Architecture / Hogwarts
Buildings Death Hogwarts


According to the Oxford Dictionary, it means “a small room, leading to a main one”.

There are two small antechambers in Hogwars mentioned regularly.

One is connected to the Entrance Hall, across from the Great Hall ("a small, empty chamber off the hall"). In this room the new first year students heard from McGonagall about the sorting and then waited nervously before being sorted into their houses at the Welcoming Feast. They were also greated by the ghosts of Hogwarts (PS/SS7).

Harry, Ron and Hermione also used this antechamber in Prisoner of Azkaban. They waited for the Entrance Hall to empty, before visiting Hagrid just before Buckbeak was "executed" (PA16).

All fifth-years gathered in this room beside the Great Hall to wait for the practical part of the OWL's to start (OP31). Students were called in alphabetical order, and they did not return upon finishing their exams.

And finally, this room was used to deposit Voldemort's body after his death in Deathly Hallows (DH36).

Another antechamber mentioned is off the Great Hall beyond the staff table. Here hang portraits of whiches and wizards, including the Fat Lady's friend Violet, a wizened witch  and of a wizard with a walrus mustache (GF16). It also has a fire in a fireplace. After being chosen as champions by the Goblet of Fire, Fleur, Krum, Diggory, and Harry met in this room with the officials of the Tournament. They also received the instructions for the first task in the Triwizard Tournament.  Finally, the champions met their families here before the third task in the Triwizard Tournament (GF31).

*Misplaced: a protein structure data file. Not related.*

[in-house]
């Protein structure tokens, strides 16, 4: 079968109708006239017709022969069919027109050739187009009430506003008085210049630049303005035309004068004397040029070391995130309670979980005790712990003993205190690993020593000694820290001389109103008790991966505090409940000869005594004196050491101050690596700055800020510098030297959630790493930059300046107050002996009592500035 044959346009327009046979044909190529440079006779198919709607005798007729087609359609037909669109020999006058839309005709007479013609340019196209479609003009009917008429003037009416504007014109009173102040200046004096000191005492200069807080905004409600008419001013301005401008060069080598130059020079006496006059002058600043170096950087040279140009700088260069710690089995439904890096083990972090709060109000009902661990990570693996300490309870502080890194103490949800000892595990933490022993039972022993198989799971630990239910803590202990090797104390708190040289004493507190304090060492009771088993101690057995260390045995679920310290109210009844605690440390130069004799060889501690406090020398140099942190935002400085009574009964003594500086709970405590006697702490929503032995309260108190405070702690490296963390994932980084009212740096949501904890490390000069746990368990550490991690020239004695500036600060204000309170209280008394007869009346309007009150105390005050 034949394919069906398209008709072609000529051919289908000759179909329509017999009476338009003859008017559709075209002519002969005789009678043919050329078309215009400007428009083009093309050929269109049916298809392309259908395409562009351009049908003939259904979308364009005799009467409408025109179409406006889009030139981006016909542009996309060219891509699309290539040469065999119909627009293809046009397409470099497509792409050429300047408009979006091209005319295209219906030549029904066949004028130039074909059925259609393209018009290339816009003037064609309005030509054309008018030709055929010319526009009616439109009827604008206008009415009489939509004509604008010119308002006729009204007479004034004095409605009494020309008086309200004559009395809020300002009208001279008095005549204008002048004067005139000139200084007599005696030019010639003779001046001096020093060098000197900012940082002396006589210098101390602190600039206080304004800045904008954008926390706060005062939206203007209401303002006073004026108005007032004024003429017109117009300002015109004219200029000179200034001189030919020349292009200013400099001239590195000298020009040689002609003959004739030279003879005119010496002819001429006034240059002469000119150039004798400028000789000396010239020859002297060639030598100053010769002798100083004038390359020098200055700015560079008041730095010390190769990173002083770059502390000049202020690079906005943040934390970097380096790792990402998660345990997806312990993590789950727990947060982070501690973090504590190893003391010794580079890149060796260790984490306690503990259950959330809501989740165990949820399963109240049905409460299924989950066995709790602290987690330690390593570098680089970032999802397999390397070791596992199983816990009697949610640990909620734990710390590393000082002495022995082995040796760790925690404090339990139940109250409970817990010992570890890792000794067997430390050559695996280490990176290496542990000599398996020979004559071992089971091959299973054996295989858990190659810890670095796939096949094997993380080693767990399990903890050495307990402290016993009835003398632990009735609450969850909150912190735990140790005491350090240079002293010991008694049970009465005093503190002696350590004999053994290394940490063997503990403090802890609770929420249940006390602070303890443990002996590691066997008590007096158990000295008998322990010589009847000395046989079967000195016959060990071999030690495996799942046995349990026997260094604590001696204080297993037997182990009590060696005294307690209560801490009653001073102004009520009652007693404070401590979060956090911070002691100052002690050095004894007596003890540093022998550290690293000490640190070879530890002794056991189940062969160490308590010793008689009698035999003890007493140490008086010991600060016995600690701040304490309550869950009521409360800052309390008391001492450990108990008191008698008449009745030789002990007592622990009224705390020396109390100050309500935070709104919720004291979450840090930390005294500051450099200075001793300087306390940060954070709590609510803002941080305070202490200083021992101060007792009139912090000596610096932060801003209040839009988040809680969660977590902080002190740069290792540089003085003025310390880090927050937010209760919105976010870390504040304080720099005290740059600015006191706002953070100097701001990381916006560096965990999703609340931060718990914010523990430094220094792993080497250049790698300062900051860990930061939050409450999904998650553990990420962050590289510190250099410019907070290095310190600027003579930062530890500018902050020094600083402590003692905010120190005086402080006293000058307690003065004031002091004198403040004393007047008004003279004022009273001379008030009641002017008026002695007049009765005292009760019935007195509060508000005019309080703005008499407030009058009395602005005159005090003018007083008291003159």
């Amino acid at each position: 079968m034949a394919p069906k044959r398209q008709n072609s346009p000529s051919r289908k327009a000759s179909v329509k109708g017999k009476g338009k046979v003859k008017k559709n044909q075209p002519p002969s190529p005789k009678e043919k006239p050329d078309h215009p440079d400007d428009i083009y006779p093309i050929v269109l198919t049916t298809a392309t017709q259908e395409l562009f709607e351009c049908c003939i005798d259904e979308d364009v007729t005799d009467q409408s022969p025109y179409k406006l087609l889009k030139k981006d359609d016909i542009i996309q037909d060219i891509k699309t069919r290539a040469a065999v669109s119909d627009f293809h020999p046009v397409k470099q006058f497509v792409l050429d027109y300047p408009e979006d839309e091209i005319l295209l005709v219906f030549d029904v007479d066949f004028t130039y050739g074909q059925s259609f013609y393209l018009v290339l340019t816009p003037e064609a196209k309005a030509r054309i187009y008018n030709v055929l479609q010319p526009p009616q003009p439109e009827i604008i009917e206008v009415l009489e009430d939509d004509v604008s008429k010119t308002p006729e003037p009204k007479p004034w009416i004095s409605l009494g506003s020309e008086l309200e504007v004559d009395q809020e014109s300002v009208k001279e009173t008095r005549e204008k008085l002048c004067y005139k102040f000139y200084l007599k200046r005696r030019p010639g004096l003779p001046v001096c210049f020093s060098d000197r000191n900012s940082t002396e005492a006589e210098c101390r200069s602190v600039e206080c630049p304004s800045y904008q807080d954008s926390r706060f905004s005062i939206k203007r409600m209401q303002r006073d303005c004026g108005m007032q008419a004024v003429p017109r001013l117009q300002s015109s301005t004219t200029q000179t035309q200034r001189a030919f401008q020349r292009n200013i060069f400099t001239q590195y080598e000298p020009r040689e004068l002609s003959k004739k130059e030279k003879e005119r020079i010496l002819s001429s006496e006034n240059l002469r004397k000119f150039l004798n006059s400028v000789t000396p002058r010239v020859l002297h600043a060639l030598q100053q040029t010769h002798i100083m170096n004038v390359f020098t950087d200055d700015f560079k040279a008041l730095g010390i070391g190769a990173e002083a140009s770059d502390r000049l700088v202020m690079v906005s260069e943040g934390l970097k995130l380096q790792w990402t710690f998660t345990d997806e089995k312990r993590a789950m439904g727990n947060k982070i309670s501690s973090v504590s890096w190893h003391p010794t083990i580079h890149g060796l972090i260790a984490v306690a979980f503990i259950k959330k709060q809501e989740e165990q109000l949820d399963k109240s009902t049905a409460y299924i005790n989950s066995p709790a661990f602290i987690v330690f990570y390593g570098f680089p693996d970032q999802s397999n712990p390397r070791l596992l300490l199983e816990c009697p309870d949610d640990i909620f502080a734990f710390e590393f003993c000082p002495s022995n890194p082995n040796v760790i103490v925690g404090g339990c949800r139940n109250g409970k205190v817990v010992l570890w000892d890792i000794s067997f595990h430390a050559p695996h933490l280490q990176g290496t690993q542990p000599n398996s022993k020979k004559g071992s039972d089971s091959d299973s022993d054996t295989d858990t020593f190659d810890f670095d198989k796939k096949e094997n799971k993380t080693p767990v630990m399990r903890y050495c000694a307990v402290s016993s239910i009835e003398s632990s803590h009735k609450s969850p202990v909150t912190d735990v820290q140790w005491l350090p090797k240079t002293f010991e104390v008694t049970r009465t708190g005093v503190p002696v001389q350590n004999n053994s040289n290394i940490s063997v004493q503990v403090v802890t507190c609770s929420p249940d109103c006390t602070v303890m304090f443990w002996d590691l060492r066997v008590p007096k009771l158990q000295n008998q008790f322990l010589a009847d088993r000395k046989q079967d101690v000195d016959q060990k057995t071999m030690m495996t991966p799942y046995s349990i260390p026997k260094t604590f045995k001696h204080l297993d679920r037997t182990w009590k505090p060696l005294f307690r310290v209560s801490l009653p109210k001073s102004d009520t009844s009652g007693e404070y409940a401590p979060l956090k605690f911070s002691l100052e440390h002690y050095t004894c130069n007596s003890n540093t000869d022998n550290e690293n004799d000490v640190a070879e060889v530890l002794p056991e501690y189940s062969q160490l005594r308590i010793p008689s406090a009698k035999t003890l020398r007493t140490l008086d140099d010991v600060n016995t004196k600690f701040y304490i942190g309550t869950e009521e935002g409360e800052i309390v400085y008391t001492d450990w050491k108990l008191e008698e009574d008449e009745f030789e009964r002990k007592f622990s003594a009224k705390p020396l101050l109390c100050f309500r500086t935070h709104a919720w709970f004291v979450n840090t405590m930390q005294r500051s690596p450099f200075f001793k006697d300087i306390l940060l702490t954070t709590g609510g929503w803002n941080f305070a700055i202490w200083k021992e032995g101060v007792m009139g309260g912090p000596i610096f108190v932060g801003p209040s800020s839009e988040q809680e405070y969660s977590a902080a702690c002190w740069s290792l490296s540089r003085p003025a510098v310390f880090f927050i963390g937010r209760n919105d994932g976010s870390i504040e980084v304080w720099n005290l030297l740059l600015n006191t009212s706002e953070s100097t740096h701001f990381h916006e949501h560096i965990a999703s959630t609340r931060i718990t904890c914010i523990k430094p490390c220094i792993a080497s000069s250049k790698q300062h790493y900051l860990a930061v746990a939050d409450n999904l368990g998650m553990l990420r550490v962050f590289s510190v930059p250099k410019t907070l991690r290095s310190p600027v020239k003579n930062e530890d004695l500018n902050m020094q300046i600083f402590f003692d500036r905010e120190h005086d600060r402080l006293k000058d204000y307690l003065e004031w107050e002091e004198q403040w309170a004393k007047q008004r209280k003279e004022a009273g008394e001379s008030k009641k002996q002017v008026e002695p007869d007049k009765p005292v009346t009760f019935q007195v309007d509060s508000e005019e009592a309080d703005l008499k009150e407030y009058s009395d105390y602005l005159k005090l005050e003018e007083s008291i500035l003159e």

Antechamber derives from the Lating words "Anti" meaning "preceding" and "camera" meaning "vault, arched chamber", according to the Oxford dictionary


The word "antechamber" is only used once in the story, by Dumbledore to describe the entrance hall to the cave in Half-Blood Prince (HBP26). The Hogwarts' antechambers are called small chambers in the books. Looking at the meaning of the word "chamber", this is a bit odd: according to the Oxford Dictionary, chamber means "large room, used for formal or public events". However, in (old) Middle English, it means a "private room".  That's more in keeping with the way the small room off the Great Hall is used.

In GF/f the champions were led to the Trophy room in stead of the antechamber.


Pensieve (Comments)

Tags: death exams

Editors: and